The Montana Freemen were an anti-government militant Christian Patriot group based outside the town of Jordan, Montana, United States. The members of the group referred to their land as "Justus Township" and had declared their leaders and followers "sovereign citizens" no longer under the authority of any outside government. They became the center of public attention in 1996 when they engaged in a prolonged armed standoff with agents of the Federal Bureau of Investigation (FBI).
The Montana Freemen, who were direct ideological descendants of the Posse Comitatus movement, espoused the doctrine of individual sovereignty and based on this belief, they rejected the authority of the federal government of the United States. On March 2, 1995, William Stanton, a Garfield County rancher, became the first Montana resident ever to be convicted of terrorism; District Judge Kenneth Wilson sentenced Stanton to 10 years in prison (the maximum penalty) for using violence for political ends. The following day, four armed men who styled themselves the "Garfield County Freemen" were arrested when they entered the Musselshell County Courthouse and tried to file papers protesting the seizure of Rodney Skurdal's house by the Internal Revenue Service.
The Freemen, led by LeRoy M. Schweitzer, used inter alia Anderson on the Uniform Commercial Code and Bankers Handbook to draw notices of lien against public officials. The liens were then allegedly sold to generate equity to fund an effort to make a "firm offer to pay off the national debt." The Freemen claimed that the liens conformed to the Uniform Commercial Code and that their township's court had an interest in a tort claim for damages incurred by the named public officials for violations of their oaths of office. They also claimed that support of the corporate credit system was an unconstitutional and corrupt act which has throughout the last half of the twentieth century "...[deprived the majority of Americans] of their property until [their] posterity wakes up homeless...", a paraphrased quotation attributed to Thomas Jefferson.
The Freemen were known to produce their own very realistic counterfeit checks and money orders, sometimes ordering items and deliberately overpaying so they could demand refunds. The president of one bank reported that over an 18-month period his bank received two to five complaints a week about Freemen checks. In 1995, members wrote a fraudulent check to try to purchase $1.4 million worth of firearms, ammunition, and bulletproof vests.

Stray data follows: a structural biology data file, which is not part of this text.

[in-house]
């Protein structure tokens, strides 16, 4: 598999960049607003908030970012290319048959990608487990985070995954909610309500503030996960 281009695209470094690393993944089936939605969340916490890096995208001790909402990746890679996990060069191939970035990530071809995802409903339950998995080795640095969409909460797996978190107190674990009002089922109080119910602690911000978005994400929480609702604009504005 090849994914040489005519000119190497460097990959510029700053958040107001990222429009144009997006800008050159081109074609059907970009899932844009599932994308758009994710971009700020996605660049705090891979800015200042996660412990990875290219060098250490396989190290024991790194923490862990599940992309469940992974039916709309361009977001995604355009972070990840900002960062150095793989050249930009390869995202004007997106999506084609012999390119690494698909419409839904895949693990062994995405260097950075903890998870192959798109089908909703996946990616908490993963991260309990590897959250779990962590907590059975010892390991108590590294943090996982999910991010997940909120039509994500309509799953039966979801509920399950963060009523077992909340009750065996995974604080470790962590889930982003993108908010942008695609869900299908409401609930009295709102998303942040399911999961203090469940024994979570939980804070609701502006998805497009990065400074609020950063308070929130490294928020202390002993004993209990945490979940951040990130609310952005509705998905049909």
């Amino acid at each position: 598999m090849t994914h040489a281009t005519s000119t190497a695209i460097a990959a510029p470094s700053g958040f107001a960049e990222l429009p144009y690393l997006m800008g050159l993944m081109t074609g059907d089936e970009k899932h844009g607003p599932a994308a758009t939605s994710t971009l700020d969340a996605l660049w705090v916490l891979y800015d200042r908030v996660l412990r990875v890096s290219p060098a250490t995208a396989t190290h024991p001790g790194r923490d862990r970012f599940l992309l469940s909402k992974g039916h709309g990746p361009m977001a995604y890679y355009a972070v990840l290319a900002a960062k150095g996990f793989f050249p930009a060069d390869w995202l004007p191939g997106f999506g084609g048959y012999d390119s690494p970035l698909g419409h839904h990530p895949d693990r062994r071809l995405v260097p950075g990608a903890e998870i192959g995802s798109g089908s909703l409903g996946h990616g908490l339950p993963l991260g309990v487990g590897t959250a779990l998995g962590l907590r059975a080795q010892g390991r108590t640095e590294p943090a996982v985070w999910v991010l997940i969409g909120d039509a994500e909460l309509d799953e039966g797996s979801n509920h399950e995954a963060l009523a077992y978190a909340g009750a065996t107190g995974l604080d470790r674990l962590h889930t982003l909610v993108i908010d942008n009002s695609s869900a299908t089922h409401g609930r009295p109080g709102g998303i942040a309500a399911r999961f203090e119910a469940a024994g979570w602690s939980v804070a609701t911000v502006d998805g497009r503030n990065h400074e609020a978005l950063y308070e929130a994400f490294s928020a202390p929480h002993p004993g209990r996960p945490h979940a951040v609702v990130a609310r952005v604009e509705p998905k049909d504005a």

In late 1994, foreclosure proceedings were initiated against the farm that contained Justus Township. The Freemen refused to be evicted from the land. They had also conducted their own mock trials of numerous public officials, and issued their own writ of execution against a federal judge.[clarification needed] The FBI investigated the group and initiated a sting operation aimed at one of the Freemen's financial programs, which led to the arrest of two members of the group in March 1996. The FBI also had warrants for eight other persons suspected to be at the farm, but before they were able to arrest them an armed confrontation developed and the FBI withdrew to a safe distance to avoid violence. The similar 1993 standoff in Waco, Texas, involving the Branch Davidians, as well as the 1992 incident between the Weaver family and the FBI at Ruby Ridge, Idaho, were still fresh in the public mind, and the FBI was extremely cautious and wanted to prevent a recurrence of those violent events.
In late April, political activist Bo Gritz was allowed by the FBI to enter Justus Township so he could try to negotiate a conclusion to the standoff. Gritz was accompanied by Randy Weaver, the protagonist of the Ruby Ridge standoff whom Gritz had convinced to surrender in 1992. However, the FBI refused to let Weaver enter the ranch. After holding five meetings over four days with the Freemen, Gritz left in frustration, commenting that the group had presented him with a mixture of religious and legal "mumbo-jumbo".